Figure 1
The diagram of the tunable ring laser with a translating slit. [Color figure can be viewed in the online issue, which is available at www.interscience.wiley.com]

3. EXPERIMENT RESULTS AND DISCUSSION

Figure 2 shows the spectra of the wavelength selection filter. This is done by translating the slit with respect to the optical axis. Translation in the horizontal plane of the slit can be used to tune the wavelength while keeping the spectrum constant. The spectrum is sampled with 0.5 nm and the measuring sensitivity is set at HIGH 1. The 3 dB bandwidth is 0.8 nm at overall tuning range. Figure 3 shows the superimposed spectra of proposed TLS. The operating temperature is 25°C and the SOA current is 250 mA. Total tuning range over 80 nm is obtained, and the output power is about 2 mW at the peak wavelength. The 3 dB tunable bandwidth is at about 45 nm as shown in Figure 3. Stable oscillation was achieved for all 0.8 nm spaced determined by the moving slit from 1300 nm to 1350 nm. The output power was over 2 mW and the SMSR is over 70 dB for all channels. The laser output power can be increased by utilizing a higher output coupling ratio and by reducing cavity losses from the intracavity components. The SMSR has a minimum of 70 dB at a bias current of 250 mA and reaches its highest 73 dB. The laser is capable of tunning over the 80 nm width of the gain medium. The tuning is accomplished by translating the slit. The wavelength resolution is 2 pm.

Figure 2
The spectra of the wavelength selection filter. [Color figure can be viewed in the online issue, which is available at www.interscience.wiley.com]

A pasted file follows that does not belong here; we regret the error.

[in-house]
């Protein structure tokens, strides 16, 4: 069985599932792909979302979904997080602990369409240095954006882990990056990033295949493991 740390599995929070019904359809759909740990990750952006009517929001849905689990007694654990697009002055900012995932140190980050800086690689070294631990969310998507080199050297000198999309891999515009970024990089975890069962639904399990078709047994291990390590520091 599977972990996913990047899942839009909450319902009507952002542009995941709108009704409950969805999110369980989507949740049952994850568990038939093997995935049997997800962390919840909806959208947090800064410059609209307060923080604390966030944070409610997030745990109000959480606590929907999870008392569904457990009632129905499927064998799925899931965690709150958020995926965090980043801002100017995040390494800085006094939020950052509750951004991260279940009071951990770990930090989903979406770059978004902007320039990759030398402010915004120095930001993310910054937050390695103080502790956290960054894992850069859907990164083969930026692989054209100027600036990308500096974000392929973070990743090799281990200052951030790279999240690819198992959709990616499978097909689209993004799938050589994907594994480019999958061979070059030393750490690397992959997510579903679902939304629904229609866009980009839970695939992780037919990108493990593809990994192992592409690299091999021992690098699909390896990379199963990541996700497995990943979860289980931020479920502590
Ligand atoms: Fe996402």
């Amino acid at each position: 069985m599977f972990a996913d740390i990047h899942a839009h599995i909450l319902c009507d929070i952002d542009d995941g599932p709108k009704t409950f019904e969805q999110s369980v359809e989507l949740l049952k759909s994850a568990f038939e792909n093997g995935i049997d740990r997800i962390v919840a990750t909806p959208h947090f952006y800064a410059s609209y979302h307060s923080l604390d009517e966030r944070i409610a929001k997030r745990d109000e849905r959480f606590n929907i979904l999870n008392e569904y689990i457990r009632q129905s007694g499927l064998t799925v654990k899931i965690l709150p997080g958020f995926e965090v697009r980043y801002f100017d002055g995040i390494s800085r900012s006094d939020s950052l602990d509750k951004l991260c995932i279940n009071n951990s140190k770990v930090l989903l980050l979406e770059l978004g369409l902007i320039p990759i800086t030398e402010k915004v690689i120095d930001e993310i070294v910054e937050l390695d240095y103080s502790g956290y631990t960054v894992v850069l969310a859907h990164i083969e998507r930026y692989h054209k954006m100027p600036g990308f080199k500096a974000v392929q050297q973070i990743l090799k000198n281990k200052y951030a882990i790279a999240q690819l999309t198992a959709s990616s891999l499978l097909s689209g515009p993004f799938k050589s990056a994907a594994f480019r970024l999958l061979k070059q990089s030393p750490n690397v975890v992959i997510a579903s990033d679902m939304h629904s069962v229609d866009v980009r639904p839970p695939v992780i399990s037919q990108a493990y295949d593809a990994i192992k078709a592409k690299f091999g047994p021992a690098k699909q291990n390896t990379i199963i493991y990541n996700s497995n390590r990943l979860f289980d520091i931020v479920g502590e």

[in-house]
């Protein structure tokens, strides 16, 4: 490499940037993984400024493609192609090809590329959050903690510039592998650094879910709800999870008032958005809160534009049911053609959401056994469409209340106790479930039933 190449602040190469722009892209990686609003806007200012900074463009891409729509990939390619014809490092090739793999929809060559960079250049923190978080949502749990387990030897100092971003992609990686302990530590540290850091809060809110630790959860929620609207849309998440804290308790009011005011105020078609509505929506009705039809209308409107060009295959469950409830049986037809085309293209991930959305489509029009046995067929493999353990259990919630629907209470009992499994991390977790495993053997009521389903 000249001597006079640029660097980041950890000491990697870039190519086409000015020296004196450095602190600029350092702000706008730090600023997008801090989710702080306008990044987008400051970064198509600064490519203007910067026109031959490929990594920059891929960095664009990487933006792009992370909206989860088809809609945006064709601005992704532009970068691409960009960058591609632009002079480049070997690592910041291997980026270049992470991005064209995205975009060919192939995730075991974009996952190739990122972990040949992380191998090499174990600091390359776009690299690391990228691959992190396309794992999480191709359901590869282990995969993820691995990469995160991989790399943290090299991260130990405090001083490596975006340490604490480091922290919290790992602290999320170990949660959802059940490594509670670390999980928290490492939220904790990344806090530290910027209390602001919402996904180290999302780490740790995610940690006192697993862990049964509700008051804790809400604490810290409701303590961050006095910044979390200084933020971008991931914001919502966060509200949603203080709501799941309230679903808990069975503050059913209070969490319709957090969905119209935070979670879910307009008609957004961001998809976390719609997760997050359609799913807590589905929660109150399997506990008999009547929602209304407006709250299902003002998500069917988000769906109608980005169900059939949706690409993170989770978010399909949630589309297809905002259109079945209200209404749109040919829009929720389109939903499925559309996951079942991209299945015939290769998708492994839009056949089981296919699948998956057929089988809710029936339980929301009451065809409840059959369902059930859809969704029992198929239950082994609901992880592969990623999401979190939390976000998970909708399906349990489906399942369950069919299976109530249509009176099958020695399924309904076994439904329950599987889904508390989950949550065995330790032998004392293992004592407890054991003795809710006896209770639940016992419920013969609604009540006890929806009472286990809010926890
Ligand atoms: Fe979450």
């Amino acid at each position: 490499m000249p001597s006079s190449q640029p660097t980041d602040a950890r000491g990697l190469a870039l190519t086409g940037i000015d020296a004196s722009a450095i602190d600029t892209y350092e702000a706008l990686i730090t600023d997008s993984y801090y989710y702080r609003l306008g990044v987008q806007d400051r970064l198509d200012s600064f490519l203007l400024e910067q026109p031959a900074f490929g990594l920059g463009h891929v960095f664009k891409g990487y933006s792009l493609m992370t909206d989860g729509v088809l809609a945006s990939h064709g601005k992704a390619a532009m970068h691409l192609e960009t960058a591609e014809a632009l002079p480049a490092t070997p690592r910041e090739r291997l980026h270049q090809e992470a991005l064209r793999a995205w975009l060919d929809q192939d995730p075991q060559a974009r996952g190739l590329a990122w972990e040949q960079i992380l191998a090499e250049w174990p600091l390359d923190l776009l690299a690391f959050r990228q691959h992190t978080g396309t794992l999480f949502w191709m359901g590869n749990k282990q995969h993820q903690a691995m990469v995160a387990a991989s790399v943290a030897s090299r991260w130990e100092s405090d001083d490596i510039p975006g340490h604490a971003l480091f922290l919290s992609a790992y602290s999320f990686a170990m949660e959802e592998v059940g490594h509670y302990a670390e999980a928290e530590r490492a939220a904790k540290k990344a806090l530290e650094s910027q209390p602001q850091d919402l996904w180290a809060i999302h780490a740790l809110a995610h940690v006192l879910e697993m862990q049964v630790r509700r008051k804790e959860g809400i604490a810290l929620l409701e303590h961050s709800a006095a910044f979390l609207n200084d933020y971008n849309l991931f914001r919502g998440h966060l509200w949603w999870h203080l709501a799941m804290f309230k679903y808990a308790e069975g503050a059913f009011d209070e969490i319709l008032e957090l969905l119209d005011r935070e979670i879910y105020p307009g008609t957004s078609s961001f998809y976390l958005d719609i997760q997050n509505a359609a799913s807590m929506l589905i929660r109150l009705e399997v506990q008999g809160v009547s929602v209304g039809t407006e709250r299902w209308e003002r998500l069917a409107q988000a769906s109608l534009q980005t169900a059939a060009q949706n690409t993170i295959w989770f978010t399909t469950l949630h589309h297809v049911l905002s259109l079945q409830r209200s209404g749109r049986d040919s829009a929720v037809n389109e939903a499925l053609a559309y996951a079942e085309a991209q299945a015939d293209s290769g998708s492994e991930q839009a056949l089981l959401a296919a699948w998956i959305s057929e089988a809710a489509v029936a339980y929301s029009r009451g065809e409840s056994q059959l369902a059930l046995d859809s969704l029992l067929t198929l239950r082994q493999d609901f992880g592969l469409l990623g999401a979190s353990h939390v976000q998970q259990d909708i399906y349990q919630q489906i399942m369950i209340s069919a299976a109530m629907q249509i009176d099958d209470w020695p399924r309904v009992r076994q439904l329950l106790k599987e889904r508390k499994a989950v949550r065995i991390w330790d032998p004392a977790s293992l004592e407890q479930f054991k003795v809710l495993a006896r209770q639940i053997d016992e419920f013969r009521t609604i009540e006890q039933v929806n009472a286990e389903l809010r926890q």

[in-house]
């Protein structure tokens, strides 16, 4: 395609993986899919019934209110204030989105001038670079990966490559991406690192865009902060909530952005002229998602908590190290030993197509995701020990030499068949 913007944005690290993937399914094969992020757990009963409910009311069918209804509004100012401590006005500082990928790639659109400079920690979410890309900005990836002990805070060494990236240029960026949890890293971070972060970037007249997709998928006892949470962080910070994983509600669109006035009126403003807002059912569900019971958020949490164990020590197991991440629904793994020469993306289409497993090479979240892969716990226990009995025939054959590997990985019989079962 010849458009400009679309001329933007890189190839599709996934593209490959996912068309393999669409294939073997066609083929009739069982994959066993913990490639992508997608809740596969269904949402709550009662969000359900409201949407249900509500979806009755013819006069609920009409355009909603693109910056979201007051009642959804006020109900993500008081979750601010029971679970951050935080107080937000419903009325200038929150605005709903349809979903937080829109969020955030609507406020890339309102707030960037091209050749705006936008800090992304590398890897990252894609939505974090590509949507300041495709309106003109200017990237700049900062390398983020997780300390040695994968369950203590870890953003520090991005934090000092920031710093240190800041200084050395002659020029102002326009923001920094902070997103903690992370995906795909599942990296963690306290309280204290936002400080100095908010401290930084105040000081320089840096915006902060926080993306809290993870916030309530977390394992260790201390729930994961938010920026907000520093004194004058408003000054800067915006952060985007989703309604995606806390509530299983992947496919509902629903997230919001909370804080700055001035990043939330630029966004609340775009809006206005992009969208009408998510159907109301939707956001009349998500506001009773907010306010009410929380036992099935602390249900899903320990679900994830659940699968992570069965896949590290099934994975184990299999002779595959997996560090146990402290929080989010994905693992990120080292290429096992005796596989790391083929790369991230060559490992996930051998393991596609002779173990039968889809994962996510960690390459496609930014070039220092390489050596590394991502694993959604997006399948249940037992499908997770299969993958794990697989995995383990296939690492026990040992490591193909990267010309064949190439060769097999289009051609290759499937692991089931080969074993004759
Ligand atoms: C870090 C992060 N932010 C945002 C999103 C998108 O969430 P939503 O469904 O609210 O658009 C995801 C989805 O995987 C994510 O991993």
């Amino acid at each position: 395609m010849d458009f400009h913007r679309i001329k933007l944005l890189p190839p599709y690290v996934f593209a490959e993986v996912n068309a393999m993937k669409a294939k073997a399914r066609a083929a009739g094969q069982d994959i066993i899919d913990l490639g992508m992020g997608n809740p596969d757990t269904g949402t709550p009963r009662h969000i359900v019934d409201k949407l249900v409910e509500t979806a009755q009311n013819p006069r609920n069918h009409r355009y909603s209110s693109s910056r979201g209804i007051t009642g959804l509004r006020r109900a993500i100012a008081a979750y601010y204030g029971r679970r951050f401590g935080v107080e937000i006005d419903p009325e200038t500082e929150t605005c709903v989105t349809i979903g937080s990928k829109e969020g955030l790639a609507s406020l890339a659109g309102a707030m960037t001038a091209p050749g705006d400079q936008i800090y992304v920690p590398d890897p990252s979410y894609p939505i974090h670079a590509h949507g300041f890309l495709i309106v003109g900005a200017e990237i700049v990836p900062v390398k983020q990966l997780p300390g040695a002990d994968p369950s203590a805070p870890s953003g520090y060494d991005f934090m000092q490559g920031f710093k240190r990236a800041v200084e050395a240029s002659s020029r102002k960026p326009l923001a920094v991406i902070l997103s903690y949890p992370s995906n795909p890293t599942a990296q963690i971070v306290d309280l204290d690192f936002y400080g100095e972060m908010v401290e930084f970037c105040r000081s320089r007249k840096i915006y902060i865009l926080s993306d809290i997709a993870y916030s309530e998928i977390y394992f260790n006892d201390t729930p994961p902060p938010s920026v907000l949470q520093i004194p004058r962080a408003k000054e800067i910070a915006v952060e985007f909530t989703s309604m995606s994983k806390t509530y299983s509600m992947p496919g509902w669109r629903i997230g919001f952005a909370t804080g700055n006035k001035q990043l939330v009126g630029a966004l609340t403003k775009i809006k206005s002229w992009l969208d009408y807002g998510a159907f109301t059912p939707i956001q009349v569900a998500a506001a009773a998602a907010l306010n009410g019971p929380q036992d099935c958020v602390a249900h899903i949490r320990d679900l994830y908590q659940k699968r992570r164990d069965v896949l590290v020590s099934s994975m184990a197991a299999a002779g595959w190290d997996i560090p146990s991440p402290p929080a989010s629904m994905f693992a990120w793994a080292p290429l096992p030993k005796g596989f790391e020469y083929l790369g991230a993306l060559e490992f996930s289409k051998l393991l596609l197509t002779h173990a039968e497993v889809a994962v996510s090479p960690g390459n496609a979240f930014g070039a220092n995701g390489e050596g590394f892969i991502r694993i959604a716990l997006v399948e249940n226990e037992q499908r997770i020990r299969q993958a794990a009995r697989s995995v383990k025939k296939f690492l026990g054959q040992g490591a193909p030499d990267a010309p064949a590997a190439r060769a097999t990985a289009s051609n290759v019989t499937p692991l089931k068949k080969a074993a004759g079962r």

Figure 3
The superimposed spectra of the proposed tunable ring laser. [Color figure can be viewed in the online issue, which is available at www.interscience.wiley.com]

Figure 4 shows the position-wavelength curves of the modes from 1260 nm to 1370 nm as measured from the auxiliary output. The position of the slit has a linear relationship with the filtered wavelength. Once a precalibration between the slit position versus the wavelength is performed, any desired wavelength can be selected by simply repositioning the slit.

Figure 4
The emission wavelength change versus the slit position. [Color figure can be viewed in the online issue, which is available at www.interscience.wiley.com]

4. CONCLUSION

This article proposes and demonstrates a simple but effective tunable ring laser with an external cavity wavelength filter. The wavelength tuning in the filter is achieved by translating a slit horizontally. Because the slit position along the optical axis remains constant over the entire tuning range, the power couple ratio of the filter is also uniform. The wavelength of the laser output was able to be tuned from 1280 nm to 1360 nm. The side-mode rejection ration of the laser output is 70–73 dB. The desired power ratio of the modes was obtained by adjusting the injected current level. The power output can be increased significantly by use of a booster SOA at the output.